by Jill Pederson-Meyer
The Scandinavian and Germanic Tribes of Europe originally named their months of December and January "Yule" Their great midwinter feast occured in January, but the 24th or 25th of December was known as Mother's night. This night - with slight shifts in the calendar over the centuries - was Winter Solstice, the longest night of the year. It is this night before which every evening becomes even darker and after which daytime light slowly grows until peaking at Summer Solstice. The night was sacred to the triple Goddess who created (Maiden), sustained (Mother) and took away life (Crone). It was especially sacred to the great Earth Mother who labors all night on Solstice to give birth to the sun baby, thereby returning light to the world. Christian imagery of the Mother and baby shining with halos of light descended from ancient Goddess religions.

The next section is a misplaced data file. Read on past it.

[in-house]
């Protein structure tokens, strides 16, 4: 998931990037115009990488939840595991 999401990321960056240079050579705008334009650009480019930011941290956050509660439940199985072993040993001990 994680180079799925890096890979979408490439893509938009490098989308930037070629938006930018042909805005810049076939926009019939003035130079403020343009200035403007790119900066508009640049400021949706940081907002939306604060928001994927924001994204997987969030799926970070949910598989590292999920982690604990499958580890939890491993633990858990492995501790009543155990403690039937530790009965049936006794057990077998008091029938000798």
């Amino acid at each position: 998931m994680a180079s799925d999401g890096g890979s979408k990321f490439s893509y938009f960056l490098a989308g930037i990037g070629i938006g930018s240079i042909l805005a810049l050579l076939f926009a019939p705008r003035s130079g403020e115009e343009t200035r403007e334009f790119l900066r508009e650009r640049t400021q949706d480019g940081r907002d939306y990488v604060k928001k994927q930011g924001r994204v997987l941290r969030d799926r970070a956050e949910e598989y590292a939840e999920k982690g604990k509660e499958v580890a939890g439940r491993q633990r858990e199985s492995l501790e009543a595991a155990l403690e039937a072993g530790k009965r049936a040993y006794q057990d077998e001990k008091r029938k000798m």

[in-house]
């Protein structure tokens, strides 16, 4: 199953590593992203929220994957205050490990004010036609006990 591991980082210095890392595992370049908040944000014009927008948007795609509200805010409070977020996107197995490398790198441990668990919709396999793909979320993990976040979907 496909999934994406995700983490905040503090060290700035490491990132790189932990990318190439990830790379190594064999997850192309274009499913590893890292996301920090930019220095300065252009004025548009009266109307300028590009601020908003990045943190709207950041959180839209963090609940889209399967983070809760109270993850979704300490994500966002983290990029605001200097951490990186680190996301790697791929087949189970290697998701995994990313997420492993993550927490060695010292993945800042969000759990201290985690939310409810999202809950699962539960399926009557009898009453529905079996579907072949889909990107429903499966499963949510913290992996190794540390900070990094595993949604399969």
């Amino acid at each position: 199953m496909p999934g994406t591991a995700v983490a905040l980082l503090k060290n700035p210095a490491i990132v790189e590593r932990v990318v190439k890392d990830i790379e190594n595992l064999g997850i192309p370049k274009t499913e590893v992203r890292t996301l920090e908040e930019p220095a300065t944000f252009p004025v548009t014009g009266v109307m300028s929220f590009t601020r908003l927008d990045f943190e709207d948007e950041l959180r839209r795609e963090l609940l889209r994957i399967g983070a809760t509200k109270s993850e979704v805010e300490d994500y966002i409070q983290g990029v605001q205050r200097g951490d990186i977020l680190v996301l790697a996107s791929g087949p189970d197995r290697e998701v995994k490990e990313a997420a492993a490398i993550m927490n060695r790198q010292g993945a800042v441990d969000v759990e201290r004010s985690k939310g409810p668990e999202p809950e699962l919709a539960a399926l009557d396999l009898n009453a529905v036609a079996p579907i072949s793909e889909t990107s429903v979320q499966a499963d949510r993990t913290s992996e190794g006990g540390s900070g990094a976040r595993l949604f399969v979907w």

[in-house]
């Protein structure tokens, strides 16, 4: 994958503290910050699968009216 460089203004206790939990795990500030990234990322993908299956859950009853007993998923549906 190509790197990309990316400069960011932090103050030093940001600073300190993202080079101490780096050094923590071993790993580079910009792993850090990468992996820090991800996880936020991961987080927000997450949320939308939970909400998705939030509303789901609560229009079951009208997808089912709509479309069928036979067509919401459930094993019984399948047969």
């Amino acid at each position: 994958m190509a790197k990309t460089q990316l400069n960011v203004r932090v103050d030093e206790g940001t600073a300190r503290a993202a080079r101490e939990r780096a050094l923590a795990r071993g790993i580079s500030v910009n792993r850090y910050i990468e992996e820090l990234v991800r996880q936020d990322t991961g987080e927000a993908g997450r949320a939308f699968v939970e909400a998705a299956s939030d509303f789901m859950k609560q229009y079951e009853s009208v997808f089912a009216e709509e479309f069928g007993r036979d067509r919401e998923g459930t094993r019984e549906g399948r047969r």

On Mother's night, one family member baked "Care Cakes, which they served to the rest of the family who remained in bed. This celebratory roleplaying served to dramatize the laboring and birthgiving that the Great Mother had done. As the Swedes believed the maiden aspect of the Goddess is the light bringer of mid-winter, Mother's Night gradually became the feast of St. Lucia. During this celebration, one honored daughter of the family, dressed in white and wearing a candle-lit crown of greenery on her head, brings Yule breakfast to her newly-awakened family. Younger siblings wear tall pointed caps decorated with stars, playing the newer children of the light. Other connections exist between Yule and Mother and Chile in France, where into the 1960's, women gathered together on Christmas Eve to sew baby clothes for pregnant friends and for the local poor.
brightest blessings Ocean Harmony